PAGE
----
Ambit has always been a print magazine and hasn’t missed a quarter since it was started. The current typography and layout was designed by John Morgan Studios in London. When I took over Ambit last year, starting at 214, we kept the typeface Linotype’s Univers but we changed the paper to be slightly whiter on 130gsm matt and started to print every edition in full colour. Mike Smith is our digital and production editor, and he uses InDesign. The art editors Olivia Bax and Jean-Philippe Dordolo design the art pages and submit them completely intact to Mike. Jean-Philippe designs all our covers and we meet at Lavenham Press in Suffolk each quarter to review the final galleys and adjust colours. Lavenham have been printing and distributing Ambit since 1959. Of course, we are in discussions of how best to deliver a digital product but we are committed to print and digital will be an add-on rather than a replacement. My vision is for you to receive Ambit any way you like it!

How’s the public response?
Excellent so far. There has been a radical shift in the magazine in the past year, but people seem to be responding – in fact our issue 215 sold out! Our events in London have been attracting a good crowd. We hold them in the basement of a pub in Soho and are creating community around them so all the poets, writers and artists can stay at the bar until late rather than having to disband after the readings are over. I think that printing established artists and writers but also demonstrating that we are open to publishing completely new work is refreshing to many people. Examples of new voices that we just couldn’t resist are 15 year-old poet Joseph Davison-Duddles in Ambit 217, and writer Jack Westlake who had the lead story in Ambit 214.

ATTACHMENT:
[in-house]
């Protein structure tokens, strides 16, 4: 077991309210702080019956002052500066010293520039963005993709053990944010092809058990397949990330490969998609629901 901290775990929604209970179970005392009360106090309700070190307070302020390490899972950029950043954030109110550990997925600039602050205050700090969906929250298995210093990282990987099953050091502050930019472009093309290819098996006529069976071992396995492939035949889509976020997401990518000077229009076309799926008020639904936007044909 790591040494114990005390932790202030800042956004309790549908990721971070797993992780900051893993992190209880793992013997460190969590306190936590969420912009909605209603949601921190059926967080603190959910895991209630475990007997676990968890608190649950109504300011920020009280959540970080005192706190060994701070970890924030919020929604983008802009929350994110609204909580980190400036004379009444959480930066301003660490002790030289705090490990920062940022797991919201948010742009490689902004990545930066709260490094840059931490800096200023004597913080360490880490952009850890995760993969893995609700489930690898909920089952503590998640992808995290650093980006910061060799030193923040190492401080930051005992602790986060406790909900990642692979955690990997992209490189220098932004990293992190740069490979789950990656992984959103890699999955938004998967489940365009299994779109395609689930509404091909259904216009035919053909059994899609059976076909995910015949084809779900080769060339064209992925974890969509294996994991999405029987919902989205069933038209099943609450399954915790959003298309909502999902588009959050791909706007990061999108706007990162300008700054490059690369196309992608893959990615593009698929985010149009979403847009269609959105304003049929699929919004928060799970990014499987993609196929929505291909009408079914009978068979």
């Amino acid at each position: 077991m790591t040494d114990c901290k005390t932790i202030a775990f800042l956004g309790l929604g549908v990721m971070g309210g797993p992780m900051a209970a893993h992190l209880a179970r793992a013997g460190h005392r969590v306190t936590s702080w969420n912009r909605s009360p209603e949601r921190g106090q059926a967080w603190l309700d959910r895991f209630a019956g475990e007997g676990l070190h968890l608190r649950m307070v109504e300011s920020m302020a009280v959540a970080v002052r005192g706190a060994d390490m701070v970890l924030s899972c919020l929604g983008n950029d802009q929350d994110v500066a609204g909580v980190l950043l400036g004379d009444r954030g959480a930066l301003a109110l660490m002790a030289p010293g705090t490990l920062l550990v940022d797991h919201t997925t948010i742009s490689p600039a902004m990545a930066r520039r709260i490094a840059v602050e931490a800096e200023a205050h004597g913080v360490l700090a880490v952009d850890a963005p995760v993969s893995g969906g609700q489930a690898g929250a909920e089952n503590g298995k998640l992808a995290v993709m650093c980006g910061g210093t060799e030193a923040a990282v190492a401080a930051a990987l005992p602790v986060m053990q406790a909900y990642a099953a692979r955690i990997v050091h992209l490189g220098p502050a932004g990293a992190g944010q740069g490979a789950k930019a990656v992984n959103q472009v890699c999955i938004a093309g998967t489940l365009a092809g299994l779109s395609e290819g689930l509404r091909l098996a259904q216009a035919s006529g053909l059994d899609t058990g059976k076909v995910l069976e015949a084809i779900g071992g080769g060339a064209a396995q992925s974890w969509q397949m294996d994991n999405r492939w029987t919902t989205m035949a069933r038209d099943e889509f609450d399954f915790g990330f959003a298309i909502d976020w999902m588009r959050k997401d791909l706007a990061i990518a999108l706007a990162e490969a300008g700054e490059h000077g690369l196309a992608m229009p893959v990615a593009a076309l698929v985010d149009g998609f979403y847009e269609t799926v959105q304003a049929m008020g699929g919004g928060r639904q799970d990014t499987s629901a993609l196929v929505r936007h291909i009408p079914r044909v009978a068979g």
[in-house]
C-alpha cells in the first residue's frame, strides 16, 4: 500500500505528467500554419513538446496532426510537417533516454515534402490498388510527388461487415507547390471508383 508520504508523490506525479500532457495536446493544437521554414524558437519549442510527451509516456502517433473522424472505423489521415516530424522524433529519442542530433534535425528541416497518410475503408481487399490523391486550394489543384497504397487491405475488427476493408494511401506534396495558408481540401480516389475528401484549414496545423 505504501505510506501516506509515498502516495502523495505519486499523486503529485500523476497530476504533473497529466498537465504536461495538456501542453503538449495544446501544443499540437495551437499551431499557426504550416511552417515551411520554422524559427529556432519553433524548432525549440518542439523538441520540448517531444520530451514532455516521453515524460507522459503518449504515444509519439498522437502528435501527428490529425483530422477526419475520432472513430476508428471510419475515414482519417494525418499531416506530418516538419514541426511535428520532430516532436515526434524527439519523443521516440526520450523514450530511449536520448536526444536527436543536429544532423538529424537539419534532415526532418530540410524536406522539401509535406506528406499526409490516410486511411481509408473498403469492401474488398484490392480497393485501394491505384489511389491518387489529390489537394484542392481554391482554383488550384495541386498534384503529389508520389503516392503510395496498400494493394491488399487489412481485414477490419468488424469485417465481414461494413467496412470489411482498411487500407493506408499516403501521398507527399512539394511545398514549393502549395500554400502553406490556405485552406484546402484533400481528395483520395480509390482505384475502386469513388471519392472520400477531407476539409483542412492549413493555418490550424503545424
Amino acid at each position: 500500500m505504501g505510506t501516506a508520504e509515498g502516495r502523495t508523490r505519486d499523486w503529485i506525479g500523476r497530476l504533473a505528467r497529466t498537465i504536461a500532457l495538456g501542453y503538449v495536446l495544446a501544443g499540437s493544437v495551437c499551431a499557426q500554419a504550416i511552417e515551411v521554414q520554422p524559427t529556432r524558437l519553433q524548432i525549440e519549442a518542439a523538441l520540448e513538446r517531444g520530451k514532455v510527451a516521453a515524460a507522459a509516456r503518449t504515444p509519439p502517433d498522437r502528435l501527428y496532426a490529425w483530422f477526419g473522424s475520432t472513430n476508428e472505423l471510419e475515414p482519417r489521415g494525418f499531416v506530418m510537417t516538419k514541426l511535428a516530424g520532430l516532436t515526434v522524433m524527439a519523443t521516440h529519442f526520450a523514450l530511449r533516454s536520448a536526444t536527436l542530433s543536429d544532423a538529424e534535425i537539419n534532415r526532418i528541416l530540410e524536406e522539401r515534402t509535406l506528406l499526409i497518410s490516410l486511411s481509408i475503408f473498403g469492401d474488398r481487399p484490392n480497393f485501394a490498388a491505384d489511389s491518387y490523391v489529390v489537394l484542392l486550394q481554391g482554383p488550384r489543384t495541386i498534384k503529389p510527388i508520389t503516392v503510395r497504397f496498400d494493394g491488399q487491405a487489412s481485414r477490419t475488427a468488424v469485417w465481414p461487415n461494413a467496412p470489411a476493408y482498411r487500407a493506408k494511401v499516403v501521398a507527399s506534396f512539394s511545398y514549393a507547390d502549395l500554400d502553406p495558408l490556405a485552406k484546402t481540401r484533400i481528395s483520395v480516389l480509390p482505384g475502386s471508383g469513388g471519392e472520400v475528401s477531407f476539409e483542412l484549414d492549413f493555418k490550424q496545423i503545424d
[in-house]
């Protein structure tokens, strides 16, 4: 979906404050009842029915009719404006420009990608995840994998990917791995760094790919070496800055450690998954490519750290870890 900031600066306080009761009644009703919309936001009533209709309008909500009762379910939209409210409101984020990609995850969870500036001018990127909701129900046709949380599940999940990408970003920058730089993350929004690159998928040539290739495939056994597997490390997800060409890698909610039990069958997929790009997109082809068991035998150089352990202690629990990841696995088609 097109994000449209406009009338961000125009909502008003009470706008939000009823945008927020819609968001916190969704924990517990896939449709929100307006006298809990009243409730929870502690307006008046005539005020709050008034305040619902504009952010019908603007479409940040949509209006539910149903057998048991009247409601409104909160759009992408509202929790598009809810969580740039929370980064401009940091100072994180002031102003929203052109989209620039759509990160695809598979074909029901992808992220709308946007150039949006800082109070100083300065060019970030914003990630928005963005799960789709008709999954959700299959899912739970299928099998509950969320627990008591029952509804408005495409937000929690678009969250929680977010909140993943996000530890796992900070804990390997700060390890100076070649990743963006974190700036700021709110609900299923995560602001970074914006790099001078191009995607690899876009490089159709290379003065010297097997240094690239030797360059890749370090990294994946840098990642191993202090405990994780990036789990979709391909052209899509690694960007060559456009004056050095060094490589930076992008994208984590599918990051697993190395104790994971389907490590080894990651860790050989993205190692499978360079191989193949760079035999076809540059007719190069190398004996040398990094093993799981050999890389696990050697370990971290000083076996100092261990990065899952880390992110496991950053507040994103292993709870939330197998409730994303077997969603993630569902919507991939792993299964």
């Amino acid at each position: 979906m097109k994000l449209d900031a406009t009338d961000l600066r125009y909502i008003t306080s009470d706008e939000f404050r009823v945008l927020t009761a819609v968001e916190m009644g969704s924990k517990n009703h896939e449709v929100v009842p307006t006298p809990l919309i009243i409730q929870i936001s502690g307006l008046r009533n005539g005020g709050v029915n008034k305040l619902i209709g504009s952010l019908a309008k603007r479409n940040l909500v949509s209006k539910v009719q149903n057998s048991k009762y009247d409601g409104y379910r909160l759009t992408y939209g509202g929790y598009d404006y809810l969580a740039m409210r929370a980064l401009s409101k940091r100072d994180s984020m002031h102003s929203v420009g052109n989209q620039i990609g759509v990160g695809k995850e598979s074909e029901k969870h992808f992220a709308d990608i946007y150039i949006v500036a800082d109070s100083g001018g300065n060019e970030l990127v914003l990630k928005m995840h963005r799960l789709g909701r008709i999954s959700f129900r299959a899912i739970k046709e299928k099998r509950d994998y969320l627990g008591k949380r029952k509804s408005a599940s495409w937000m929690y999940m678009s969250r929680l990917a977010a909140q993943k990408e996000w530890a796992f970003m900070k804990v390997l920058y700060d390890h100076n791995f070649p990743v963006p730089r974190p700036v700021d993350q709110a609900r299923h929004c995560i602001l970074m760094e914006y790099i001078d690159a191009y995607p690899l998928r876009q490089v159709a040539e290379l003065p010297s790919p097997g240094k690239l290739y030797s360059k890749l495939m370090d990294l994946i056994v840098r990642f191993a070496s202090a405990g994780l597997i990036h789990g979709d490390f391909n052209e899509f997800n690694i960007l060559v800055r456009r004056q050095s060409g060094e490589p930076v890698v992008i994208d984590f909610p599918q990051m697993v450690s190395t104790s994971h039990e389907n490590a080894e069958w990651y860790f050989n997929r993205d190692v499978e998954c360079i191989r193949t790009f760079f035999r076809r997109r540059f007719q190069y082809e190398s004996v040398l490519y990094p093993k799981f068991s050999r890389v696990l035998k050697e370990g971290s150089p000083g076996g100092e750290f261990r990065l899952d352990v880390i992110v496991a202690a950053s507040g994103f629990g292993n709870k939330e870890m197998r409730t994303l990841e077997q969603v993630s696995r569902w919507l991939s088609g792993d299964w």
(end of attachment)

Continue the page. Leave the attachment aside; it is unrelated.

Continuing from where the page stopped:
Business: Good print mags get a lot of love, but it’s not always translated into sales or advertising. How are the sales? Advertising-wise, is it a normal approach of selling an ad page or more a brand ad approach?
Sales are increasing and we are aggressively chasing subscriptions. We have started a Friends and Angels scheme that has been very popular with supporters donating to our Ambit charity and this allows us to claim Gift Aid. We have sponsors in each issue, mainly writing courses, our printer, or writers wishing to advertise their books. Penn State University buys our archive. So adding this all together we just about manage to pay the bills.

Upcoming projects?
Digitalization is on our mind and we’ll be discussing this at our editorial retreat in September. In issue 218, we are launching a new digital sphere art piece. We’ve started appearing at festivals, facilitating “Writer’s Workouts” and “How to get published” panels. This has been very successful, as many people attending literary festivals actually want to start writing themselves. We are staging an Ambit Covers Art Exhibition with Kate Pemberton at the Karamel Factory in Haringey, launching on October 2nd with a Vanguard Reading and then in discussions about an Ambit event around issue 218 in New York in November. We are constantly planning New Voices events that give new writers and poets a chance to read their work in public. I’m also appearing on a panel at AWP in Minneapolis in April 2015. So essentially, Ambit never sleeps.